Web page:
OC is a game of data. A whole lot of data. And it isn’t always practical to display the data to users via graphics. This post covers one of the most important ways to view that detailed data and gain insight into a world, the tile inspection tool.
This post should give some context to many of the screenshots and videos available on this website and help new users understand how to navigate OC.
- Much of the detailed data of OC can’t be rendered via sprites (or any practical kind of game graphics).
- The inspection tool is a primary mechanism for gaining access to detailed data.
- A wide variety of dialogs are used to present all sorts of different kinds of information within the game. Most have both graphical and text components. They’re all designed to present information in a fun and effective way, and to help players imagine the worlds of OC.
- OC can be a complicated game, but usability is a high development priority. It’s my hope that navigating and exploring all the detail of a OC world is smooth and intuitive.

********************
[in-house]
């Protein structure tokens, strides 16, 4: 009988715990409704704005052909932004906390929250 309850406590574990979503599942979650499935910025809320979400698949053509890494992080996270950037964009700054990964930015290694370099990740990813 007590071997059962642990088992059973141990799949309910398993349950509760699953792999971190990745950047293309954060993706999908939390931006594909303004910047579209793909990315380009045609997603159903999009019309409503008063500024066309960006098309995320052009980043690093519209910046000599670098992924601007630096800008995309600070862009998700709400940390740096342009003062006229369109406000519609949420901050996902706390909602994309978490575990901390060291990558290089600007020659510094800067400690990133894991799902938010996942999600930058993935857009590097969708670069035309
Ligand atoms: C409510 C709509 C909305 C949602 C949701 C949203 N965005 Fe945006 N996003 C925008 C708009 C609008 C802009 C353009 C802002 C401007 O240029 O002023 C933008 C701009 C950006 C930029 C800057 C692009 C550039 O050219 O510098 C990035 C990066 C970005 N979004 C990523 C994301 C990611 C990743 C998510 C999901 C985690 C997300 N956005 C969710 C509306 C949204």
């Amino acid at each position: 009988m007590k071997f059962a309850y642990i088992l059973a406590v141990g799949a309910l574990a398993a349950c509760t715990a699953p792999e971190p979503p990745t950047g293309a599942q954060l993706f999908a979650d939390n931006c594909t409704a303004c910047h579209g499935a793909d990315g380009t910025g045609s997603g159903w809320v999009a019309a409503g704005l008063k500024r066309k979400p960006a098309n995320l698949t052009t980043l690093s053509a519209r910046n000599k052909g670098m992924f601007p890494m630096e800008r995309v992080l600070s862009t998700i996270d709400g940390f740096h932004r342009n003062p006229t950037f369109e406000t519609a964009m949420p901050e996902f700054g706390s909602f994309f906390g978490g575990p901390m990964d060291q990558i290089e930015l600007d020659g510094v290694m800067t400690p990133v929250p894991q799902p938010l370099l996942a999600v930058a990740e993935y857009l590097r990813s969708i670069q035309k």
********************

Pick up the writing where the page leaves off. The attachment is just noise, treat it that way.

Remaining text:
The Inspection Tool
Any entity or world space in OC can be examined by clicking on it with the tile inspection tool selected. When the tool is used, an interface pops up providing all sorts of detailed information about the location that was selected. The location’s biome, current temperature, wind rating, elevation, region details, ground covering, microfauna life densities, and more context-specific information is provided in the dialog. For example, when a human is clicked, all sorts of information about that human is presented in a way specific to that sort of entity.
In the screenshot above, a wind power station has been clicked with the inspection tool. The interface on the left of the screenshot is the inspection dialog itself, showing information about the location that was selected. Near the bottom of this dialog, a pair of context specific buttons are visible, one for viewing details about the item (this will show things like the material composition of the power station and its subcomponents) and the other showing information about the functionality of the resource generator.
In this example, the “View Generator Info” button was clicked, and information related specifically to wind power generation is displayed, such as the current wind velocity, availability of wind at this particular station, and the station’s current energy reserves.
This is just one example of viewing detailed data in OC. While the entities and specific sorts of information vary greatly, the general principles for accessing the data remain constant. As you browse the website and see screenshots and videos of the game, hopefully this post will have given some context to the variety of informational dialogs and interfaces that you’ll be seeing.